2005–06 Chilean presidential election

A presidential election took place in Chile on Sunday, December 11, 2005. None of the four candidates received an absolute majority, thus a runoff election among the top two candidates —Michelle Bachelet from the Coalition of Parties for Democracy and Sebastián Piñera from National Renewal— was held on Sunday, January 15, 2006. Bachelet was victorious with 53.49% of the vote. She succeeded President Ricardo Lagos on March 11, 2006 for a period of four years, after Congress reformed the Constitution in September 2005 and reduced the term from six years.

Chilean presidential election, 2005–2006

December 11, 2005 and January 15, 2006
Candidate Michelle Bachelet Sebastián Piñera
Party Socialist National Renewal
Alliance Concertación Alliance
Popular vote 3,723,019 3,236,394
Percentage 53.50% 46.50%

Presidential runoff election results map. Blue denotes communes won by Piñera, Red denotes those won by Bachelet.

President before election

Ricardo Lagos
For Democracy

Elected President

Michelle Bachelet

This article is part of a series on the
politics and government of
Comptroller General
Constitutional Court
Chile portal

The 2005 Chilean parliamentary election was held in conjunction with the presidential election.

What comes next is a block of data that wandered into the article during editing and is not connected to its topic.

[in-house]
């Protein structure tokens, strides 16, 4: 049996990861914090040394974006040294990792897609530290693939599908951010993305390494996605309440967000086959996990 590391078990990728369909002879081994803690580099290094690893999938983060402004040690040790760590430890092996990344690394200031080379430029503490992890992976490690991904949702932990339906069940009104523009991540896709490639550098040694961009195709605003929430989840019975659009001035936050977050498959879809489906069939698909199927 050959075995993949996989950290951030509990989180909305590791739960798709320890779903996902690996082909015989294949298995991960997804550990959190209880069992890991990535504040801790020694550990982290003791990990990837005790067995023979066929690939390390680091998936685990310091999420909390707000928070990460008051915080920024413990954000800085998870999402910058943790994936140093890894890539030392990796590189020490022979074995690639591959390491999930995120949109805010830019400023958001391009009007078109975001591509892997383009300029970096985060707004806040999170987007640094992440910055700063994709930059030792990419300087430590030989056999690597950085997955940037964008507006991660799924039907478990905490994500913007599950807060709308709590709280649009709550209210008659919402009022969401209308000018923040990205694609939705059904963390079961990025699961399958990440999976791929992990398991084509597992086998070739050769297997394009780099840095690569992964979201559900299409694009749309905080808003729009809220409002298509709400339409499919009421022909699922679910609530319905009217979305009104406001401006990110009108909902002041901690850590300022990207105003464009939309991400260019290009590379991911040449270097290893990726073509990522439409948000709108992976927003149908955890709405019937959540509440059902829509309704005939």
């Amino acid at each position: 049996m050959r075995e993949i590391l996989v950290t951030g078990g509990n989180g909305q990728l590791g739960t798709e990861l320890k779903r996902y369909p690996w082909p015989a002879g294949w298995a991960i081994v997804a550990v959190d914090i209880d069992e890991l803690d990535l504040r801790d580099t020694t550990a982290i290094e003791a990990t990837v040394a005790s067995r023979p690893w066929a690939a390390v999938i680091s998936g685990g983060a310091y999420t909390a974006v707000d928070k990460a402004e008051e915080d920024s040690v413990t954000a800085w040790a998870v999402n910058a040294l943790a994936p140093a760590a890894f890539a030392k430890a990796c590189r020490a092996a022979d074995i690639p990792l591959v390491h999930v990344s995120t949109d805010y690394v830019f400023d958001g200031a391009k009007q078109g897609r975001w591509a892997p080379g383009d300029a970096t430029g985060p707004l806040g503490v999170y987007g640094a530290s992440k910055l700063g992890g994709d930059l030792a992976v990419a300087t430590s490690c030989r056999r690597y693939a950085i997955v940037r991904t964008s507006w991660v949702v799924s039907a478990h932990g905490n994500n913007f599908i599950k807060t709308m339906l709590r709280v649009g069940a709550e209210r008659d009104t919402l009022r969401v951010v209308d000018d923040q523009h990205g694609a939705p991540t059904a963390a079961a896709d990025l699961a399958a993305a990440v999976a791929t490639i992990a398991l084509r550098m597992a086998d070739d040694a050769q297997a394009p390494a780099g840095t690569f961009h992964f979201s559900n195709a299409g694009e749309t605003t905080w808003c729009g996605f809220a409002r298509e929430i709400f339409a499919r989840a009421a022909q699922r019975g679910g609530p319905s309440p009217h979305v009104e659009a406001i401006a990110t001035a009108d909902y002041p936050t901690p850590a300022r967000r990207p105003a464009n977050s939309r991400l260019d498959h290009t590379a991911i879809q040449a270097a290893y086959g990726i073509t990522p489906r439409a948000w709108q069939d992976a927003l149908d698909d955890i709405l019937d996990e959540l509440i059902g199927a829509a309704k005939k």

Presidential candidates

Michelle Bachelet (Socialist Party of Chile)

Bachelet, who led in every major poll, served as Health Minister before President Lagos named her as Chile's first female Defense Minister in 2002. She was supported by the Coalition of Parties for Democracy, which has governed Chile since 1990. The coalition groups four parties: the Christian Democratic Party (PDC), the Party for Democracy (PPD), the Socialist Party (PS), and the Social Democrat Radical Party (PRSD).

Up until May 2005 two candidates vied for the coalition's nomination: Soledad Alvear (PDC) and Michelle Bachelet (PS). A primary was scheduled to be held on July 31, 2005 to choose the nominee. Political polls in Chile indicated that either candidate would trounce the right-wing Alliance nominee Joaquín Lavín in a two-person race. The political atmosphere changed, however, when another Alianza candidate came to the scene: businessman Sebastián Piñera from the center-right National Renewal. This led, among other reasons, to the withdrawal of Soledad Alvear from the Concertación nomination on May 24, 2005.

Tomás Hirsch (Humanist Party)

Hirsch, a Humanist, ran as his party's nominee for President for 1999 obtaining 0.5%. On this election he ran with the support of the political pact Juntos Podemos Más (Together We Can Do More), which is made up mainly of the legally constituted Communist and Humanist parties plus other political groups and social organizations. In previous elections the candidates presented independently by the pact's parties were consistently in third place, behind the two major coalitions, and holding poll numbers in the single-digit level.